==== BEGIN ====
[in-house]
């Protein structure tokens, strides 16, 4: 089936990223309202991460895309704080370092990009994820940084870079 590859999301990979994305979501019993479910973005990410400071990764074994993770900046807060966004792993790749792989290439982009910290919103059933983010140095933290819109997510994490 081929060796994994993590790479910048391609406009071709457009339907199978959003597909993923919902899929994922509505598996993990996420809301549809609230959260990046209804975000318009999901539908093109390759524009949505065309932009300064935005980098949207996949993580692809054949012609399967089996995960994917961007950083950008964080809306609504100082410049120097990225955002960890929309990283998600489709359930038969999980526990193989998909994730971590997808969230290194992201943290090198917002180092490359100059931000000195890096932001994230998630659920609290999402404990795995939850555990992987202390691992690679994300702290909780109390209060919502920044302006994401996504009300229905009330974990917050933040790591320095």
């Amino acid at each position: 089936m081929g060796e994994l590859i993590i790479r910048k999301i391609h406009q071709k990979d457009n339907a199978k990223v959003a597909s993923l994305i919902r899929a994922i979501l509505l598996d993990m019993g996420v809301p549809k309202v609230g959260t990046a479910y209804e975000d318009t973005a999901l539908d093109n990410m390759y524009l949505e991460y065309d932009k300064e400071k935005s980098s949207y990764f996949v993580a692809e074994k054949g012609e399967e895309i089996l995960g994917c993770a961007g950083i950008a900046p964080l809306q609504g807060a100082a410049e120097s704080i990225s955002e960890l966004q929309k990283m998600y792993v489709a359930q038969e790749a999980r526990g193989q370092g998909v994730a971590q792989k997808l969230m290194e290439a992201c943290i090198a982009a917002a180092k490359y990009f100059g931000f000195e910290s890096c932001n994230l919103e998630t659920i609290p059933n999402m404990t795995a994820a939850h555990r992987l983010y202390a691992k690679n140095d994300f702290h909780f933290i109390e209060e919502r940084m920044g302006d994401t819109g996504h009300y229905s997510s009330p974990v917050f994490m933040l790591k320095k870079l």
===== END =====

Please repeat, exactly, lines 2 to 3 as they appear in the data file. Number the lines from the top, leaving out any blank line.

């Protein structure tokens, strides 16, 4: 089936990223309202991460895309704080370092990009994820940084870079 590859999301990979994305979501019993479910973005990410400071990764074994993770900046807060966004792993790749792989290439982009910290919103059933983010140095933290819109997510994490 081929060796994994993590790479910048391609406009071709457009339907199978959003597909993923919902899929994922509505598996993990996420809301549809609230959260990046209804975000318009999901539908093109390759524009949505065309932009300064935005980098949207996949993580692809054949012609399967089996995960994917961007950083950008964080809306609504100082410049120097990225955002960890929309990283998600489709359930038969999980526990193989998909994730971590997808969230290194992201943290090198917002180092490359100059931000000195890096932001994230998630659920609290999402404990795995939850555990992987202390691992690679994300702290909780109390209060919502920044302006994401996504009300229905009330974990917050933040790591320095």
């Amino acid at each position: 089936m081929g060796e994994l590859i993590i790479r910048k999301i391609h406009q071709k990979d457009n339907a199978k990223v959003a597909s993923l994305i919902r899929a994922i979501l509505l598996d993990m019993g996420v809301p549809k309202v609230g959260t990046a479910y209804e975000d318009t973005a999901l539908d093109n990410m390759y524009l949505e991460y065309d932009k300064e400071k935005s980098s949207y990764f996949v993580a692809e074994k054949g012609e399967e895309i089996l995960g994917c993770a961007g950083i950008a900046p964080l809306q609504g807060a100082a410049e120097s704080i990225s955002e960890l966004q929309k990283m998600y792993v489709a359930q038969e790749a999980r526990g193989q370092g998909v994730a971590q792989k997808l969230m290194e290439a992201c943290i090198a982009a917002a180092k490359y990009f100059g931000f000195e910290s890096c932001n994230l919103e998630t659920i609290p059933n999402m404990t795995a994820a939850h555990r992987l983010y202390a691992k690679n140095d994300f702290h909780f933290i109390e209060e919502r940084m920044g302006d994401t819109g996504h009300y229905s997510s009330p974990v917050f994490m933040l790591k320095k870079l």